The cover of “How to Read A Book” by Kwame Alexander and illustrated by Melissa Sweet of Portland. Image courtesy of HarperCollins

As soon as she said no, Melissa Sweet began doubting her decision.

“I sent it back with regrets,” the Portland artist said of the offer to illustrate a new children’s book by Newbery-winning author Kwame Alexander. “I kept it for a while, but when a book is offered to me I usually know fairly quickly whether I want to illustrate it. So I sent it back, and said, ‘I love this, but I think I’ve kept it too long. If I don’t know by now, I need to pass so you can offer it to someone else.'”

A month later, the editor called back, asking Sweet to reconsider, and Sweet did – gratefully.

Children’s book illustrator Melissa Sweet. Ben McCanna/Portland Press Herald

“Of all the books I have declined, I never really think about them again. But this is the one that got away. It drove me crazy that I said no, and I was elated I had the chance to revisit it,” she said.

The resulting collaboration brings together one of the most in-demand illustrators of children’s books and one of the genre’s hottest writers. Together, they produced “How to Read A Book,” based on a poem by Alexander that speaks to the joy, power and imagination associated with reading a book. HarperCollins published the book in June.

Sweet is a two-time Caldecott Honor Medal recipient and best-selling author and illustrator. Alexander is a poet and writer and regular contributor to NPR’s “Morning Edition.” In addition to his Newbery medal, he’s won the Coretta Scott King Author Honor and been nominated three times for an NAACP Image Award. He was the National Endowment for the Arts’ Read Across America Ambassador in 2018.

Kwame Alexander is a Newbery medal winner. Photo courtesy of HarperCollins

He’s also a huge fan of Sweet, and wanted to work with her long before he met her at a conference in 2015. “If you were to ask me at the time who were the illustrators I would most want to work with in my dream scenario, she was one of three – Ashley Bryan, Kadir Nelson and Melissa Sweet,” he said.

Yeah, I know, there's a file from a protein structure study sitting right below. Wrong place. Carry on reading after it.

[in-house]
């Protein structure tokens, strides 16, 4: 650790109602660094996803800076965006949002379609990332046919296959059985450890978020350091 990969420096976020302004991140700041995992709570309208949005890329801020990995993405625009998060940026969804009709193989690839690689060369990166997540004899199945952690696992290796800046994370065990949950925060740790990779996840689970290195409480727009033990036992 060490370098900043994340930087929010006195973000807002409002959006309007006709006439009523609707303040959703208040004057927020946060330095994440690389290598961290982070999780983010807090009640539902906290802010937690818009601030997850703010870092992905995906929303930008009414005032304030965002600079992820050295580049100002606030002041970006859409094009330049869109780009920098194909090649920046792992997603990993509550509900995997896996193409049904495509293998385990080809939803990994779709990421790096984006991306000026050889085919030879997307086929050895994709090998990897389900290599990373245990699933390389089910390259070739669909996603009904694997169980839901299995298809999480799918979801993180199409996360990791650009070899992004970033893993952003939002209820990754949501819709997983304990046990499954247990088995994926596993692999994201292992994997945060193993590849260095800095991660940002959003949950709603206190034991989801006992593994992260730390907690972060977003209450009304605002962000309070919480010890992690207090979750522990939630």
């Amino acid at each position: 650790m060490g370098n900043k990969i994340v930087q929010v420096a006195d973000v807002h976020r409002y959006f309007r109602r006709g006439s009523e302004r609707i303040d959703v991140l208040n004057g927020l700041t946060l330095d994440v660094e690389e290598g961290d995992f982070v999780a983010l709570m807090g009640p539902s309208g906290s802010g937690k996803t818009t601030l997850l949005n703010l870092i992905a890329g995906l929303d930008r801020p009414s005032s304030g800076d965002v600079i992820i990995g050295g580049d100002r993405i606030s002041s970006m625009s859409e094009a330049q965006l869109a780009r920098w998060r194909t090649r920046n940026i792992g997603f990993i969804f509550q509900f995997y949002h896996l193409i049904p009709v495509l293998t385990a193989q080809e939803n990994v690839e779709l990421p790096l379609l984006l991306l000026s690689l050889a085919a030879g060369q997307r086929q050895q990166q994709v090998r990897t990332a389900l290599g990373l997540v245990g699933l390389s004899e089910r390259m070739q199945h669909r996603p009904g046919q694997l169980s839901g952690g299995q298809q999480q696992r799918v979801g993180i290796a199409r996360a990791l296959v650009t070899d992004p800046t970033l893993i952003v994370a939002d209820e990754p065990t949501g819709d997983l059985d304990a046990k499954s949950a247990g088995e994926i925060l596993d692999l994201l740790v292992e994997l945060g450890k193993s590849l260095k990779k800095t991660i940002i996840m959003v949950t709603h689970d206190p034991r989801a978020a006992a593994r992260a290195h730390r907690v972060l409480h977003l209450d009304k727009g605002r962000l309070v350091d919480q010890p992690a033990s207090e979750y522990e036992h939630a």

In the four years since, he’s seen that dream come true. Nelson illustrated Alexander’s “The Undefeated,” which came out this past spring, and Bryan has become such a close friend and mentor that Alexander has visited with him three times at his home on Little Cranberry Island, taking the ferry from Mount Desert Island.

In a phone interview, Alexander called Sweet a master and a genius, and said he pushed his editors at HarperCollins to approach her with the offer to illustrate “How to Read A Book,” because he really wanted her on the job. He’s been a fan since his daughter turned him on to her book, “A Splash of Red: The Life and Art of Horace Pippin, published in 2013 and written by Jennifer Bryant. “That’s the one that made me say, ‘Wow, she is pretty incredible,’ ” Alexander said. “It could have been a week or it could have been a year, but I remember getting the note saying Melissa wants to do the book. I was completely floored and humbled.”

An inside page from “How to Read A Book,” illustrated by Melissa Sweet. Image courtesy of HarperCollins

The challenge of this project, Sweet said, was the openness of Alexander’s words. His poem captures the experience of holding and reading a book and then being transported by imagination, but is wide open to interpretation and is a far less tangible story than others she has illustrated. She could not rely on past projects to guide her. Her experience prepared her, but didn’t offer solutions to her question, “How am I going to do this?”

To lead her forward, she turned to the composer Igor Stravinsky for inspiration. He said, “The more constraints one imposes, the more one frees one’s self of the chains that shackle the spirit.” Because of the nature of Alexander’s story, Sweet felt emboldened and compelled to experiment with typeface, design and color, trying various approaches to elevate the words off the page. She didn’t interpret Alexander’s story, but attempted to illustrate what is not on the page by bringing a heightened sense of vision and movement to help conjure the feeling of taking a journey that reading inspires.

An inside page of “How to Read a Book,” illustrated by Melissa Sweet. Image courtesy of HarperCollins

She generated energy by creating much of the book’s text by hand and opting for a die-cut, gate-fold design of the pages to add potency to the story. She also expanded her palette, working with neon to create what she called “a more electric feel.” Each page is its own piece of art, linked only slightly to preceding and following pages.

Sweet feels triumphant with the results, an emotion that balances the feeling of uncertainty she faced when she wrestled with her decision to take on the project.

“This feels like a tremendous turning point for me,” she said. “It’s allowed me, or encouraged me, to question everything I have done and to look at how I render a book. I wanted to go simpler with this book, and I will want to do that again. I am excited because I feel like I could interpret someone’s words now in a way that is completely different.”


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